Gibbons rejected in request to have more control over adjutant general
The governor’s attempts to centralize homeland security and military issues under his direct command suffered another setback Friday when Senate Finance members refused his argument the National Guard adjutant general should serve at his pleasure.
At present, the governor appoints the adjutant general to a fixed four- year term of office. He can’t hire and fire that position at will, which limits his power over that office.
“The governor, being commander in chief, should be able to choose an adjutant general,” said Trey Abney, assistant to Gov. Jim Gibbons.
He said 34 states already give the governor that power.
But the proposal was strongly opposed by retired Nevada Adjutant General Giles Vanderhoof as well as Las Vegas Democrats Bob Coffin and Minority Leader Dina Titus.
“I look at this as one of the most harmful proposals ever made in the state of Nevada,” said Vanderhoof.
He said in other states, the post has been given to unqualified junior officers because they were politically aligned with the governor. He said it would also eliminate the requirement the adjutant general be under 65 years old, which is in federal law for any adjutant general who is “federally recognized.” And he questioned how a “non-federally recognized adjutant general can command federally recognized officers.”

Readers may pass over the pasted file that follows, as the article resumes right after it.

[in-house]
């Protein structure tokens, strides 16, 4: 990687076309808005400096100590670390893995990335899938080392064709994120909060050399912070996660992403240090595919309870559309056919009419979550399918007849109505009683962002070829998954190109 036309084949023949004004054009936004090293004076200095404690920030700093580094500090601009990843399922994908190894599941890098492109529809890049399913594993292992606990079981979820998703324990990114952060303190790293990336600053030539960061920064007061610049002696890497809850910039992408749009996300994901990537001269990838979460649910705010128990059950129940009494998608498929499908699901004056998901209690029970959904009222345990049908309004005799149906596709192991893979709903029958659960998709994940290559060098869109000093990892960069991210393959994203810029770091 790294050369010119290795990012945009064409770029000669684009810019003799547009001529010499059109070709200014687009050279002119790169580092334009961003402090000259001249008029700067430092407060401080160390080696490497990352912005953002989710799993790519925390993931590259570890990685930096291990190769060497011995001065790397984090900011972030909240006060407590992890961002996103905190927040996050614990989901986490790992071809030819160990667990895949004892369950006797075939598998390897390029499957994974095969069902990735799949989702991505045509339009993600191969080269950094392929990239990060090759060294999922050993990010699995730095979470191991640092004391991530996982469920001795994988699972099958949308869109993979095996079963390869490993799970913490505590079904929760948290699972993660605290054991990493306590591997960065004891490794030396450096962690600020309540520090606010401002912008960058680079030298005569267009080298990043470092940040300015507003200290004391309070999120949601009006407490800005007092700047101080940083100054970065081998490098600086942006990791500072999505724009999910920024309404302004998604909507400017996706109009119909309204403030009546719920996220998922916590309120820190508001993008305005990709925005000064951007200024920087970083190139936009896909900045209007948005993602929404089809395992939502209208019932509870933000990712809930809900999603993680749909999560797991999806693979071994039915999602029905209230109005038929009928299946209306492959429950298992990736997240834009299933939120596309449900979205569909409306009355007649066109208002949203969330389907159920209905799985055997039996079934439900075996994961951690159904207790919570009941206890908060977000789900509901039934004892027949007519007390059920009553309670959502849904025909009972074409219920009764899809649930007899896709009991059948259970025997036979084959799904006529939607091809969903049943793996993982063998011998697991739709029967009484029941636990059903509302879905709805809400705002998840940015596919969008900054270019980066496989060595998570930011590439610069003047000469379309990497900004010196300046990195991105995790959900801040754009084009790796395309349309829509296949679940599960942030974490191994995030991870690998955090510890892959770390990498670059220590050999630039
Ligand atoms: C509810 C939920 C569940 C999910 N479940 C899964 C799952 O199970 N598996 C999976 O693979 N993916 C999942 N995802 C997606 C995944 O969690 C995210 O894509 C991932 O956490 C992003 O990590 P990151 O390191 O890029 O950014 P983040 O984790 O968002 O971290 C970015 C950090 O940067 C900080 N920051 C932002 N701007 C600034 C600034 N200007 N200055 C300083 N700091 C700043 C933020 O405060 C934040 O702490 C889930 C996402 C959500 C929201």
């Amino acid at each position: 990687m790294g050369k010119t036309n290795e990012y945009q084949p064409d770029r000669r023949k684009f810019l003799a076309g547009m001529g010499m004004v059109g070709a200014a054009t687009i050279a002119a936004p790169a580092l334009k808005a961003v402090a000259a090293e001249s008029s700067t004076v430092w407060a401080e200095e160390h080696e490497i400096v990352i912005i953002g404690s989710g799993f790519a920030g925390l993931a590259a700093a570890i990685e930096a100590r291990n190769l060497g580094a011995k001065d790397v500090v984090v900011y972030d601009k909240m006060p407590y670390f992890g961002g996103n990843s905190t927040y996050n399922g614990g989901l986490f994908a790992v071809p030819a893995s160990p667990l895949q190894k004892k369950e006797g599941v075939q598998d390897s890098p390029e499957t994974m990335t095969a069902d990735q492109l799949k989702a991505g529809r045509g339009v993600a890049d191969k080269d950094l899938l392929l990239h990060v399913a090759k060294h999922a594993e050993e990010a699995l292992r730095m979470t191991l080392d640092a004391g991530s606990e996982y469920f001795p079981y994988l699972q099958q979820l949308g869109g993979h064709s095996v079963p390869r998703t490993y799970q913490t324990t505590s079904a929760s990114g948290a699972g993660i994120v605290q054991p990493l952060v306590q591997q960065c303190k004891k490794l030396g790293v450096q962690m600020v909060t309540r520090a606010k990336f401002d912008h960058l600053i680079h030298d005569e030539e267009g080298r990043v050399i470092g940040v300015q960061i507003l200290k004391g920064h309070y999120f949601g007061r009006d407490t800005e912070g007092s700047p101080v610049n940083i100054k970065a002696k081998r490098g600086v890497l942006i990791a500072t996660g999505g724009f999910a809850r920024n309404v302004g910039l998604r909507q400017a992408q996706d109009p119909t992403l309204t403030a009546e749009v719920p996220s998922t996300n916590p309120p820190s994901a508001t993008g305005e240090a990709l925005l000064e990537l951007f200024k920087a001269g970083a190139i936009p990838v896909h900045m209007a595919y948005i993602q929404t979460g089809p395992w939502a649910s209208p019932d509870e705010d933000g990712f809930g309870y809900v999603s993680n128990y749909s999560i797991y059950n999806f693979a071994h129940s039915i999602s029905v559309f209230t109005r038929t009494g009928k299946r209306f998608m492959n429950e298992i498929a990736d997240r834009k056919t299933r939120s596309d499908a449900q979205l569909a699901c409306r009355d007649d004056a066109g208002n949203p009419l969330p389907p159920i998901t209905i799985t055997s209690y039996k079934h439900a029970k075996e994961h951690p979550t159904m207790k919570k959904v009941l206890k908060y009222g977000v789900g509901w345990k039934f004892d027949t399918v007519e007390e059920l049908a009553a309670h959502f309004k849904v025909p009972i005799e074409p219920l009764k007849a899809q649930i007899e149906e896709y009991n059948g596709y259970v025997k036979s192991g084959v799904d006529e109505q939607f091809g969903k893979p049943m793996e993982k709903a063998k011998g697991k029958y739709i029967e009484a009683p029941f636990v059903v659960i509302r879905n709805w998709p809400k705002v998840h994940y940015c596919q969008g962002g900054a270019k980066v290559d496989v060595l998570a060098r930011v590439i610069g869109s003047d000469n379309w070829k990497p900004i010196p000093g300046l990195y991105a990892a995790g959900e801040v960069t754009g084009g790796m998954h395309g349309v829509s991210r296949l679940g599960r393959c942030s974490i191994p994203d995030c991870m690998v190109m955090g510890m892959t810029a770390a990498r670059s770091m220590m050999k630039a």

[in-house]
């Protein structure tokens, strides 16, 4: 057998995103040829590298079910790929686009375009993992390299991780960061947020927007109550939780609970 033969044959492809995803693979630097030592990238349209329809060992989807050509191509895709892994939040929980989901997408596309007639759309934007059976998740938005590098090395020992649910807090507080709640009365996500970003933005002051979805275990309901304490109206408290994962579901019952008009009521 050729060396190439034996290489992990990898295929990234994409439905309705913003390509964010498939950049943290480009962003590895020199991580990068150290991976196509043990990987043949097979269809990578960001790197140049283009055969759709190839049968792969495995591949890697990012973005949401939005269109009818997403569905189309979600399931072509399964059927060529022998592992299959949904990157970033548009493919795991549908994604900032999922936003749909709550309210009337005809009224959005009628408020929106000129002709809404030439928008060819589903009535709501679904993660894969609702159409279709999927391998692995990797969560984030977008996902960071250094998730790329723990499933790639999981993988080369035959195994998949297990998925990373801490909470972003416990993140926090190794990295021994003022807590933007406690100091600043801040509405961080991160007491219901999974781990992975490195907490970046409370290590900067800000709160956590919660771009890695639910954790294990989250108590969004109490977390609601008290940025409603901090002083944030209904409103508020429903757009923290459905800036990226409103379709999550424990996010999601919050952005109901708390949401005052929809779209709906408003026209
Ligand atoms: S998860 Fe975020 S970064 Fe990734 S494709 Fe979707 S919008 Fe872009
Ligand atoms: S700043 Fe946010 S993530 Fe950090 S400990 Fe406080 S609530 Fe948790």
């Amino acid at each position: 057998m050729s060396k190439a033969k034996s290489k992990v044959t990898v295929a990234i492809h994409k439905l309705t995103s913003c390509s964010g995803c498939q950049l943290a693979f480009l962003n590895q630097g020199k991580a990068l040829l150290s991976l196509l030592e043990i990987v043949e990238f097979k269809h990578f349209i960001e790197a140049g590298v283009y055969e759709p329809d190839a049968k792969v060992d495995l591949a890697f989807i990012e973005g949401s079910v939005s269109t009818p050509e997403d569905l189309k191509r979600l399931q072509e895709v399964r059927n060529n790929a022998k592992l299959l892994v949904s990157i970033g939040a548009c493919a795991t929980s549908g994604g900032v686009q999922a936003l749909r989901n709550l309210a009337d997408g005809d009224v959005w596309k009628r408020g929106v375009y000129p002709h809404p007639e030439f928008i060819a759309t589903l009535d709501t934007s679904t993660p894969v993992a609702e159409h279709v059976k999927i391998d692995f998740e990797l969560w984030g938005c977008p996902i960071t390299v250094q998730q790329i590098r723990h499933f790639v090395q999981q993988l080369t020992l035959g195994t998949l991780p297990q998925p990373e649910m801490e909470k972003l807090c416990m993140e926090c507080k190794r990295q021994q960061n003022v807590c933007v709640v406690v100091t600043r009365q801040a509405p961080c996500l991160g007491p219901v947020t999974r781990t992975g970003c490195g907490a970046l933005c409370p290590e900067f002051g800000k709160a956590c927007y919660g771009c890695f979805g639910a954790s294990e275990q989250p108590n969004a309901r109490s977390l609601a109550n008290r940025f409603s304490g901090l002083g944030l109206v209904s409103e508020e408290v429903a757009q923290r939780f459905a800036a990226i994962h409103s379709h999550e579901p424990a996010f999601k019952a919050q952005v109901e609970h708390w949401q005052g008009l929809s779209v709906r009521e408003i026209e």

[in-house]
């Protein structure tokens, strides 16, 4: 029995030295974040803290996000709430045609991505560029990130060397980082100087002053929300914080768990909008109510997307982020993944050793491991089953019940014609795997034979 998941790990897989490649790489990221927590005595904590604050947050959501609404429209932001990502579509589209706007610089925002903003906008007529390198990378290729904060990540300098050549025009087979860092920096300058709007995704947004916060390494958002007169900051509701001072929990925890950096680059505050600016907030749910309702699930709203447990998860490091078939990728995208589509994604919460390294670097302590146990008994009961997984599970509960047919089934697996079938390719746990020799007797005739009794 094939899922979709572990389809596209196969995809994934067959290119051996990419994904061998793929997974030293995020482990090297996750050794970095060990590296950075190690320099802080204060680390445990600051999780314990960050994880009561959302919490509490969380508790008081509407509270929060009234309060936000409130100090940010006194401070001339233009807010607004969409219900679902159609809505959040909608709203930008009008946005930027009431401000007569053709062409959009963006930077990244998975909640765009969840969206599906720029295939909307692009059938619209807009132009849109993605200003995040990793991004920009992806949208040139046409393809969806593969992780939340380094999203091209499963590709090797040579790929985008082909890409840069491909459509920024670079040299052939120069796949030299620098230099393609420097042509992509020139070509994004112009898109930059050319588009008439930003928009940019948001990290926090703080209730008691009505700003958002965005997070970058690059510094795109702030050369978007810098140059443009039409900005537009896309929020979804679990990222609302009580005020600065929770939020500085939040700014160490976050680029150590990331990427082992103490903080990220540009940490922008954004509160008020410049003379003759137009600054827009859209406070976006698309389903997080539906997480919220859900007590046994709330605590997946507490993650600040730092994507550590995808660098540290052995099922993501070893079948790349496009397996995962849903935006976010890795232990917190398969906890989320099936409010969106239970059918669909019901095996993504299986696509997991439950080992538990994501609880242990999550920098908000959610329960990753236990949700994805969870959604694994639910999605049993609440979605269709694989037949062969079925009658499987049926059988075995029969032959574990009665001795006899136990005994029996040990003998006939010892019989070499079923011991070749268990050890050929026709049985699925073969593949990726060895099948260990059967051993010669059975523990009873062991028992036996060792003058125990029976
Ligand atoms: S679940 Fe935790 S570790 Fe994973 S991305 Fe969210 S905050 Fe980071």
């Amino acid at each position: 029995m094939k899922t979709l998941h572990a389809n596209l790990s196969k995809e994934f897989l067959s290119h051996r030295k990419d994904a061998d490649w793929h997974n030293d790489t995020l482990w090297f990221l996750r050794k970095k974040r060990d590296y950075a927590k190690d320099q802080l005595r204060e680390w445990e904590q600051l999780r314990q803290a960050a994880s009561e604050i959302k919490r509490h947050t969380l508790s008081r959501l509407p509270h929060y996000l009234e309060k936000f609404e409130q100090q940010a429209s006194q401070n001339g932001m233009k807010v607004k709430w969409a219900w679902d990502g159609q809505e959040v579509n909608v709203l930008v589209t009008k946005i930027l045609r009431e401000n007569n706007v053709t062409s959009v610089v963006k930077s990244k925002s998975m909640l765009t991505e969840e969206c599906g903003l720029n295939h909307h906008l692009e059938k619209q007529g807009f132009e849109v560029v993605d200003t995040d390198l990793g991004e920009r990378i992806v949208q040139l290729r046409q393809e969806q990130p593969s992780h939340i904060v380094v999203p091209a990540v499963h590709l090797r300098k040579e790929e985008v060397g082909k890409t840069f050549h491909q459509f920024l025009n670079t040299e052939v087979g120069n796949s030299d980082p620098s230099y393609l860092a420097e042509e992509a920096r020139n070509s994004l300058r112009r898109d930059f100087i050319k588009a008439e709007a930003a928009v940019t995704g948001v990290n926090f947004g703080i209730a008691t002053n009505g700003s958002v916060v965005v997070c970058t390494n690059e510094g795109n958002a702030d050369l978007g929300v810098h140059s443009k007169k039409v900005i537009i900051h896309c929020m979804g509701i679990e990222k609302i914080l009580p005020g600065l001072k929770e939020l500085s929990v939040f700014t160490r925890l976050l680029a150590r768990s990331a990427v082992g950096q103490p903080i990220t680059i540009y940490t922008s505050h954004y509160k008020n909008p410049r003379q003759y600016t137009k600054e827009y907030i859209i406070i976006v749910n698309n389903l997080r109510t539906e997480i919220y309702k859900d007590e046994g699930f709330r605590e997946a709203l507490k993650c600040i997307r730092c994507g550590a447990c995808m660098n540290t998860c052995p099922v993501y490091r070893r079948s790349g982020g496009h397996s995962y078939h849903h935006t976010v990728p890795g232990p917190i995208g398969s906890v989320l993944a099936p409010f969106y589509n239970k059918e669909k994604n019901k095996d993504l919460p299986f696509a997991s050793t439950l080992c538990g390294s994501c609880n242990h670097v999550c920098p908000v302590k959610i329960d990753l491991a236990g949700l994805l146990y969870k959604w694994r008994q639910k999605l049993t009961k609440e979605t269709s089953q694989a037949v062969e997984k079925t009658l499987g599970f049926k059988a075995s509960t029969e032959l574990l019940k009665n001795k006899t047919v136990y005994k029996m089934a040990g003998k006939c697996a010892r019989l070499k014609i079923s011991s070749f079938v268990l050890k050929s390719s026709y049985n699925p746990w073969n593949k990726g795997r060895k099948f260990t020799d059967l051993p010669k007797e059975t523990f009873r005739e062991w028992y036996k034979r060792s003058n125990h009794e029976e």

“Being responsible to and serving at the pleasure of the governor makes him just another political appointee,” said Coffin.
“I think this would totally politicize this position at a time when we are at war and we need good advice, not political advice,” Titus said.
But she said it is just one part of “a kind of dangerous trend in what’s coming out of the governor’s office.”
In addition to the adjutant general’s amendment, she said Gibbons wants to create a homeland security Fusion Center to centralize intelligence data in Carson City, create the Nevada ChalleNGe national guard training program for wayward teens, move the Homeland Security Office out of Public Safety and into the governor’s office and hire a “cadre of his own kind of paramilitary body guards.”
“Next, will he be wanting a War Tzar in his cabinet?” she asked.
Thus far, lawmakers haven’t approved any of those requests. In addition to rejecting the adjutant general amendment, the money committees refused to move the Homeland Security office and removed the SWAT-team-style equipment from his proposed security budget. The Fusion Center for Carson City stalled after law enforcement opposed it, saying it isn’t necessary.
No action has been taken on Nevada ChalleNGe, which Titus has described as “a feeder system for the National Guard.”
•Contact reporter Geoff Dornan at email@example.com or 687-8750.